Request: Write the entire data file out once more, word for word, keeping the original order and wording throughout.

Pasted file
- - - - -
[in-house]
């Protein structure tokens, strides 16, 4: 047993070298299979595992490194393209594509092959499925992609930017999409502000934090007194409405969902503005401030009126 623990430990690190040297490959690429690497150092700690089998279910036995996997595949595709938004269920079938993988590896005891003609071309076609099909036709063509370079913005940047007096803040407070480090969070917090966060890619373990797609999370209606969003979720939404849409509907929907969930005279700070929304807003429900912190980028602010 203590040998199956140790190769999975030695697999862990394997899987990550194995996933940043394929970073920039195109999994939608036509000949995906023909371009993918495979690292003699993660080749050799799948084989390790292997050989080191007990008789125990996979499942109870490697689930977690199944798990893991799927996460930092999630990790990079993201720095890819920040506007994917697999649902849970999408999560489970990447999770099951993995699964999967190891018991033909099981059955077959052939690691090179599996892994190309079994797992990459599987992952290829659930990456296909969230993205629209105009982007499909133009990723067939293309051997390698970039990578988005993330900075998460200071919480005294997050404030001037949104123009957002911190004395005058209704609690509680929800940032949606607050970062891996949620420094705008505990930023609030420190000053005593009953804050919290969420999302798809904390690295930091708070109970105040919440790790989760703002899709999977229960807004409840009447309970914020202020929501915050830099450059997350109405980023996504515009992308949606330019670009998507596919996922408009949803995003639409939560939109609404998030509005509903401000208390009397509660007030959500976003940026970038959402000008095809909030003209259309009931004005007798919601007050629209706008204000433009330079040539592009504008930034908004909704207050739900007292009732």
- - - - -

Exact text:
[in-house]
């Protein structure tokens, strides 16, 4: 047993070298299979595992490194393209594509092959499925992609930017999409502000934090007194409405969902503005401030009126 623990430990690190040297490959690429690497150092700690089998279910036995996997595949595709938004269920079938993988590896005891003609071309076609099909036709063509370079913005940047007096803040407070480090969070917090966060890619373990797609999370209606969003979720939404849409509907929907969930005279700070929304807003429900912190980028602010 203590040998199956140790190769999975030695697999862990394997899987990550194995996933940043394929970073920039195109999994939608036509000949995906023909371009993918495979690292003699993660080749050799799948084989390790292997050989080191007990008789125990996979499942109870490697689930977690199944798990893991799927996460930092999630990790990079993201720095890819920040506007994917697999649902849970999408999560489970990447999770099951993995699964999967190891018991033909099981059955077959052939690691090179599996892994190309079994797992990459599987992952290829659930990456296909969230993205629209105009982007499909133009990723067939293309051997390698970039990578988005993330900075998460200071919480005294997050404030001037949104123009957002911190004395005058209704609690509680929800940032949606607050970062891996949620420094705008505990930023609030420190000053005593009953804050919290969420999302798809904390690295930091708070109970105040919440790790989760703002899709999977229960807004409840009447309970914020202020929501915050830099450059997350109405980023996504515009992308949606330019670009998507596919996922408009949803995003639409939560939109609404998030509005509903401000208390009397509660007030959500976003940026970038959402000008095809909030003209259309009931004005007798919601007050629209706008204000433009330079040539592009504008930034908004909704207050739900007292009732």